Canine sports medicine is a new speciality in the veterinary field. There are a vast array of 'canine athletes', from the more obvious flyball and agility dogs, to the rather more subtle therapy dogs, search and rescue dogs, and the wonderful family pets who spend many an hour chasing balls or catching frisbees for example! Dogs place heavy demands on their bodies on a daily basis, and just as we (and professional athletes even more so) visit a variety of professionals to maintain our bodies - be these osteopaths, chiropracters, physiotherapists - so should our pets. Rehabilitation goes hand in hand with sports medicine, as the latter includes conditioning, regaining and maintaining fitness.
Canine sports medicine and rehabilitation is pivotal in helping a canine athlete, or working dog, to recover from illness or injury. In addition, we also aim to prevent re-injury whilst moving the patient back to a level of fitness that is hopefully as good as, if not better, than prior to the injury or illness.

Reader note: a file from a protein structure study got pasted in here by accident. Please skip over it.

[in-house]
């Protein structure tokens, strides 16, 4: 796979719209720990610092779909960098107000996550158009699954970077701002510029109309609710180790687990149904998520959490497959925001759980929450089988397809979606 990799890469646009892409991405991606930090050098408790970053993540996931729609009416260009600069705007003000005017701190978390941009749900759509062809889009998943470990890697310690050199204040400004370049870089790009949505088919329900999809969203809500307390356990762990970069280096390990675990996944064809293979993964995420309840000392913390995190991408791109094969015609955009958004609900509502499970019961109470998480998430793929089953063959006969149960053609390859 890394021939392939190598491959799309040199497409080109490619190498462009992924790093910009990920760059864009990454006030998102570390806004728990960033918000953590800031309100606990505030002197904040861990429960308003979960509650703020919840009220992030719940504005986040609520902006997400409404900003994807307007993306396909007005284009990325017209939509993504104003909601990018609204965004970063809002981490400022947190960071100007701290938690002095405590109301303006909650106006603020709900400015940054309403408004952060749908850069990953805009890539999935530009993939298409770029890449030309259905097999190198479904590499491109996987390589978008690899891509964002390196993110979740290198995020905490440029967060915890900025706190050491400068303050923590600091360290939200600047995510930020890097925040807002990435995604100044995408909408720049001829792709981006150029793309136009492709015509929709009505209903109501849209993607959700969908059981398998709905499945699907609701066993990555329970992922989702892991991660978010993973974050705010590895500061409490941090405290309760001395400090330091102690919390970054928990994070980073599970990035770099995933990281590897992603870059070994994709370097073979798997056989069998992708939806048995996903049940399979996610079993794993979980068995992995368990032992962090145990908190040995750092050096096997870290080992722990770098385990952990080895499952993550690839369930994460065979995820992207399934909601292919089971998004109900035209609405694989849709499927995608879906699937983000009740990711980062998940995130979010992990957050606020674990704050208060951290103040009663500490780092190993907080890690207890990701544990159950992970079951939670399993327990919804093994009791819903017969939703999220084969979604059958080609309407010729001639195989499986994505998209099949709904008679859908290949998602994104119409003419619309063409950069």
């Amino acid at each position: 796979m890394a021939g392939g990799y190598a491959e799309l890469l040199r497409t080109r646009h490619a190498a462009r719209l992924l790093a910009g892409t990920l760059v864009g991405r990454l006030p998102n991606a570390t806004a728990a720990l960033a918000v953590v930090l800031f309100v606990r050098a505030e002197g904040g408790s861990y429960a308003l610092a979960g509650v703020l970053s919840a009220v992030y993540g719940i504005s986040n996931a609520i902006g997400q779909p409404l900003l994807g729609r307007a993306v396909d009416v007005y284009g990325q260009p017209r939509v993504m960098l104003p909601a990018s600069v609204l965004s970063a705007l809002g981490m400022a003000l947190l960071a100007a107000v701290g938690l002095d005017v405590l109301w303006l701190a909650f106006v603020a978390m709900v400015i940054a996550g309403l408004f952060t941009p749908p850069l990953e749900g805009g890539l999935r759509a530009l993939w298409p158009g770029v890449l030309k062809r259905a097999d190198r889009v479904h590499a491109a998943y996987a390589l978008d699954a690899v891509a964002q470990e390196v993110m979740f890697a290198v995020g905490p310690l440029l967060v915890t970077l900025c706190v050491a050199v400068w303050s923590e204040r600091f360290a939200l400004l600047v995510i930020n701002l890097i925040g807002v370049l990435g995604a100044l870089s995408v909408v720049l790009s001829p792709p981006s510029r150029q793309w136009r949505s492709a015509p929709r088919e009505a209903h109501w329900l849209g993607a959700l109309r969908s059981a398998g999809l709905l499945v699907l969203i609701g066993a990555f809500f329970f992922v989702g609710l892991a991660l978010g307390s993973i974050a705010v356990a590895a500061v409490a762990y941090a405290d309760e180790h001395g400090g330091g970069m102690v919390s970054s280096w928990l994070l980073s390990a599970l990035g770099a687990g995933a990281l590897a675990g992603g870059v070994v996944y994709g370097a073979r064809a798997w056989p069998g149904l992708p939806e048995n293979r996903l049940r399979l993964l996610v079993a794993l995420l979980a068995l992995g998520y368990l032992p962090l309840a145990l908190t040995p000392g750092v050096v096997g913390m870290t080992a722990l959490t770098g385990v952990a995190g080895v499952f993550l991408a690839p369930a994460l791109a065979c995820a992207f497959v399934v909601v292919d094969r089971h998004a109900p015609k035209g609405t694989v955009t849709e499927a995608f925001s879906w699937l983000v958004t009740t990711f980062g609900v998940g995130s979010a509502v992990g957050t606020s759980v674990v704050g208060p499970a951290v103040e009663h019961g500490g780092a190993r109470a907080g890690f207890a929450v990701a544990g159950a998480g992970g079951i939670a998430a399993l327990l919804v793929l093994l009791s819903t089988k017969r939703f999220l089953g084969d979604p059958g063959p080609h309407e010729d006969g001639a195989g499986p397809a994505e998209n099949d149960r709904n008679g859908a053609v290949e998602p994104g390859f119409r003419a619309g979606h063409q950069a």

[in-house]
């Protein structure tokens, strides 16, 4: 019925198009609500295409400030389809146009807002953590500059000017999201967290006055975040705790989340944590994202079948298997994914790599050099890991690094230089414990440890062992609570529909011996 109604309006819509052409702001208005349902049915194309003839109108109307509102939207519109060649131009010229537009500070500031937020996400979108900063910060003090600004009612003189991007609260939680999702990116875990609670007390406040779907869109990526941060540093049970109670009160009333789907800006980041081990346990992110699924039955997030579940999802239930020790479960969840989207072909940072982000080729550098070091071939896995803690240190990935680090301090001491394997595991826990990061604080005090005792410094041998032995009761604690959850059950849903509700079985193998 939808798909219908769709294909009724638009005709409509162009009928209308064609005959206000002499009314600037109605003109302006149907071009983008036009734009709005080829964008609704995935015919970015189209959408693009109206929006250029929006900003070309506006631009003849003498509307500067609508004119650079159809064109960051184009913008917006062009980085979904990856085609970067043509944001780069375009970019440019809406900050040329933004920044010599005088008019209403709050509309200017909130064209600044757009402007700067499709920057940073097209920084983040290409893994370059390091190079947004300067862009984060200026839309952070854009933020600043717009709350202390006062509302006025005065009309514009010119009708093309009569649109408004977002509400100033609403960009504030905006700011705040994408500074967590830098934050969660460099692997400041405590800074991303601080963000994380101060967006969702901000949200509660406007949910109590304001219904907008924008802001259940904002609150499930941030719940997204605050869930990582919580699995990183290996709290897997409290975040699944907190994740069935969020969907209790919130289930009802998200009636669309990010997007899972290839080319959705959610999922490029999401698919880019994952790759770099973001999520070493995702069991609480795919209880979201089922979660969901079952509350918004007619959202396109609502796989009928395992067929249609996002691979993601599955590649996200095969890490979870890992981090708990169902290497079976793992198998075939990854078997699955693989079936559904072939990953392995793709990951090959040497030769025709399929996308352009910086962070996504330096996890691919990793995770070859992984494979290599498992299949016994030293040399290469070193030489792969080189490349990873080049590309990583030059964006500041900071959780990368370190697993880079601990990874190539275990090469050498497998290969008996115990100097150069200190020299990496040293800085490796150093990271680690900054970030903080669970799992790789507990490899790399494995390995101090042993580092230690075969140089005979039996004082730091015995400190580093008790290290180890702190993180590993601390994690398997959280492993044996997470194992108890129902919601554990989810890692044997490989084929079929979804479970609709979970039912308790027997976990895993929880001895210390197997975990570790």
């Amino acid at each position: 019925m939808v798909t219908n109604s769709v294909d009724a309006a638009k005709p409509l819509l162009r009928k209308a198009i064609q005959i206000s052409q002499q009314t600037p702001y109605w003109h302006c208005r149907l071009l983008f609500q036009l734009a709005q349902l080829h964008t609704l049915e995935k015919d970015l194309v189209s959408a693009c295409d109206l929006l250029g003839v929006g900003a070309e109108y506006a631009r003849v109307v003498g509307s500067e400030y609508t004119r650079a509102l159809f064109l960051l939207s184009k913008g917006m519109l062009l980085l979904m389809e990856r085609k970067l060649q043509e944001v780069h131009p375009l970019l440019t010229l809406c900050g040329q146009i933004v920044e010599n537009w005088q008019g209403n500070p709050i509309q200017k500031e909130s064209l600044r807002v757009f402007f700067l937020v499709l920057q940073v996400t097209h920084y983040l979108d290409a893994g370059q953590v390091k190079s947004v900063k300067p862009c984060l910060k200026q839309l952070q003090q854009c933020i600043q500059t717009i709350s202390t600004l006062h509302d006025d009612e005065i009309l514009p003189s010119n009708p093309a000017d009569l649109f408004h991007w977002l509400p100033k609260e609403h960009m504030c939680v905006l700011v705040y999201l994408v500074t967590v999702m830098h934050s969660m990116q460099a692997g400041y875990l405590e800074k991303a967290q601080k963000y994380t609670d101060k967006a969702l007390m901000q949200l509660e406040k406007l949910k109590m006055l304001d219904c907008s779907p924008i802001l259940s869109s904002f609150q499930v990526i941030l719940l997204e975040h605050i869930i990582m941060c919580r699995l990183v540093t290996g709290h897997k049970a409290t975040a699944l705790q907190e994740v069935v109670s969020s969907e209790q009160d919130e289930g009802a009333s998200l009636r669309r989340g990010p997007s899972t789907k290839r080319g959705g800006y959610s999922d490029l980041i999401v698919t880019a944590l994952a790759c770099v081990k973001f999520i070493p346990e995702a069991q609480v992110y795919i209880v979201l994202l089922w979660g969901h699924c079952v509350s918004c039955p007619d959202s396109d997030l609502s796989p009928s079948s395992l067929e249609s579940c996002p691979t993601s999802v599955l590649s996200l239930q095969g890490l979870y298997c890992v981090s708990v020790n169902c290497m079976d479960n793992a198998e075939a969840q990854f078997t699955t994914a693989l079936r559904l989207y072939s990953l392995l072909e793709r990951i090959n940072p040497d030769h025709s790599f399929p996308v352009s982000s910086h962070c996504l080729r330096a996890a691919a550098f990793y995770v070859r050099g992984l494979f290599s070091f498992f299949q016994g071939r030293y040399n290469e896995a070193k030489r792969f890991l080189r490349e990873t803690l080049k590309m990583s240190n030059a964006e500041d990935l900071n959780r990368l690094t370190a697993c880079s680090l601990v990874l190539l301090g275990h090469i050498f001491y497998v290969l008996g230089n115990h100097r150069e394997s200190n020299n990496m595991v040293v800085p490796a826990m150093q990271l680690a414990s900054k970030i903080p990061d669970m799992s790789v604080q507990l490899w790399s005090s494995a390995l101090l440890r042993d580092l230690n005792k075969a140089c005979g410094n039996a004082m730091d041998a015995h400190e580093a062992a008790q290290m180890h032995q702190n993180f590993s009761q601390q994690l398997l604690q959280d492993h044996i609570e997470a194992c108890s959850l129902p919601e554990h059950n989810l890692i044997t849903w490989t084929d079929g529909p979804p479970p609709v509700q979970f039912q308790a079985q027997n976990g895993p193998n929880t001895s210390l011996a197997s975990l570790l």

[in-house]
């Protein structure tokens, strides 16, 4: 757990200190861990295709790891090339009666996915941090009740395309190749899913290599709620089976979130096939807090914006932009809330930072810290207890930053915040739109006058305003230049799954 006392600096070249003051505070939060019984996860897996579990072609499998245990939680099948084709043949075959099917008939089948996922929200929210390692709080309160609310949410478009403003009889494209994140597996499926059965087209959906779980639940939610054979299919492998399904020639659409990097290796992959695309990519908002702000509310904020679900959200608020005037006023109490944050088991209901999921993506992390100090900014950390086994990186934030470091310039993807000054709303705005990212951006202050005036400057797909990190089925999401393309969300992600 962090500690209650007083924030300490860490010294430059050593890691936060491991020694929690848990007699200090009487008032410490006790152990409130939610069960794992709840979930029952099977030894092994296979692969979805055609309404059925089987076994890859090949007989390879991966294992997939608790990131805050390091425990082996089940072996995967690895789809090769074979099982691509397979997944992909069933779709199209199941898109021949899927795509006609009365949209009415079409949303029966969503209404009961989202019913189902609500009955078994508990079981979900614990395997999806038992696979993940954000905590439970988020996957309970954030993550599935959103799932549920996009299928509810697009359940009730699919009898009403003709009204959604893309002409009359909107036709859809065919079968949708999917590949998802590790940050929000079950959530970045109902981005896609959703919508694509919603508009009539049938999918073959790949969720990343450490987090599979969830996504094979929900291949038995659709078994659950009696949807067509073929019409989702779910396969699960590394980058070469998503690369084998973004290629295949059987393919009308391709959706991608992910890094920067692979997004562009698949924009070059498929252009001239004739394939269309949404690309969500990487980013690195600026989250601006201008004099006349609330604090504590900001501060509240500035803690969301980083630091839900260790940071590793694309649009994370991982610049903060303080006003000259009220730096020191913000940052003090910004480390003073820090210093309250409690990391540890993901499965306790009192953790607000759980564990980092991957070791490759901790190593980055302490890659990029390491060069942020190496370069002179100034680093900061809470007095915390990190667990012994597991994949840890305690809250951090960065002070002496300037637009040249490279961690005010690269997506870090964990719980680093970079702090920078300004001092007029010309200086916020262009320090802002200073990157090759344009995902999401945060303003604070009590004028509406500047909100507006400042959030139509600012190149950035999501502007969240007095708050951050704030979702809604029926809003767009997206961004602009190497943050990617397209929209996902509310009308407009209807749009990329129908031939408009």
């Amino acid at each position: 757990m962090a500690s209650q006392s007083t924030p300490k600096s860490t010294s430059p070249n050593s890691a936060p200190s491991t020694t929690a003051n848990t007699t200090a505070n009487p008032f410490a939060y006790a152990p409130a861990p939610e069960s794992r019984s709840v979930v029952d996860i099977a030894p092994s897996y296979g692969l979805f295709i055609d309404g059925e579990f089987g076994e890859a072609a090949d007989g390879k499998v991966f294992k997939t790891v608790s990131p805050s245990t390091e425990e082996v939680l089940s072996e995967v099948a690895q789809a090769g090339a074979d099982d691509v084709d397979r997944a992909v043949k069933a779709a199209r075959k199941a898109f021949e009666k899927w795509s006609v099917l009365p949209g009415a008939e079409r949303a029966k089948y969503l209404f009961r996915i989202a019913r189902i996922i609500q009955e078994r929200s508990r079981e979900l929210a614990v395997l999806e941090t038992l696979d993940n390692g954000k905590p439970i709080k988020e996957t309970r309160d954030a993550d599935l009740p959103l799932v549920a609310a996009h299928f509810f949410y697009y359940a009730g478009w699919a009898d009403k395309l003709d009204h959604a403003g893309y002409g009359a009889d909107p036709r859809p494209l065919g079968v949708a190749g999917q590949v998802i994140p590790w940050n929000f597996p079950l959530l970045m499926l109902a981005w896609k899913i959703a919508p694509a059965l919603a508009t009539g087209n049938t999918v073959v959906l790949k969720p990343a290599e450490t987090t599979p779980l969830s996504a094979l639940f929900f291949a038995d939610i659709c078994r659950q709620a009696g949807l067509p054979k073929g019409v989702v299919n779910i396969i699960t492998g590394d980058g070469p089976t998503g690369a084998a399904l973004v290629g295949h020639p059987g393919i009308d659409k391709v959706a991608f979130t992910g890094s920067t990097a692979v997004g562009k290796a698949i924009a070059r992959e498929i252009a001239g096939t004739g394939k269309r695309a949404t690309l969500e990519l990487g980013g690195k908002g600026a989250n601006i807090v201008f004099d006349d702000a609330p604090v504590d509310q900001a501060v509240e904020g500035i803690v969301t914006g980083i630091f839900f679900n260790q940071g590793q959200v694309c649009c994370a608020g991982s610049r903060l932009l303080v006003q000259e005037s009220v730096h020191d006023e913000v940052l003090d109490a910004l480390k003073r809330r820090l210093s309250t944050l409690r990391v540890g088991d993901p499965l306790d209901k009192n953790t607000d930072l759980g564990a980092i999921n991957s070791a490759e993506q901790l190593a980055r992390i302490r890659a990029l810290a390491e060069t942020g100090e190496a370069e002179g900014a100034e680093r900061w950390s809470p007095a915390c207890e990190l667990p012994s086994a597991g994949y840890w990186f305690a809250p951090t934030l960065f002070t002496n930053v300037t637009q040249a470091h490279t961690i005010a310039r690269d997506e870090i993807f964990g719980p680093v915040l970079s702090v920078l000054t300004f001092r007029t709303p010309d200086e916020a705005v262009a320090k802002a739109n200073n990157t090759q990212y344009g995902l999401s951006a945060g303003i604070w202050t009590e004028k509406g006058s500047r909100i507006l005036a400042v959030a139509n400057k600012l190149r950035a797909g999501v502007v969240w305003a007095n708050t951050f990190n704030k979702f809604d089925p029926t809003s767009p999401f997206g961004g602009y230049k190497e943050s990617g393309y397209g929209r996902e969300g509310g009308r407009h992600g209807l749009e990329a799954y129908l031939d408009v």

Some of the dogs that can benefit from sports medicine and rehabilitation assessment include:
- Competition dogs - for example, flyball or agility participants, canicross. When competitions are won and lost by fractions of a second, tiny improvements in movement can have a big impact on performance and results.
- Conformation, or show dogs - good movement and condition can have a big impact on the dog's success in the ring.
- Working dogs - including therapy dogs, search and rescue, police dogs, gun dogs. These dogs often have to perform quickly and with little notice, which can place big strains on their bodies.
- Family pets - these dogs may not perform to high levels in competitions, but chasing balls, catching frisbees or running along the beach can place big demands on musculoskeletal systems, especially if theses activities are intermittent in nature.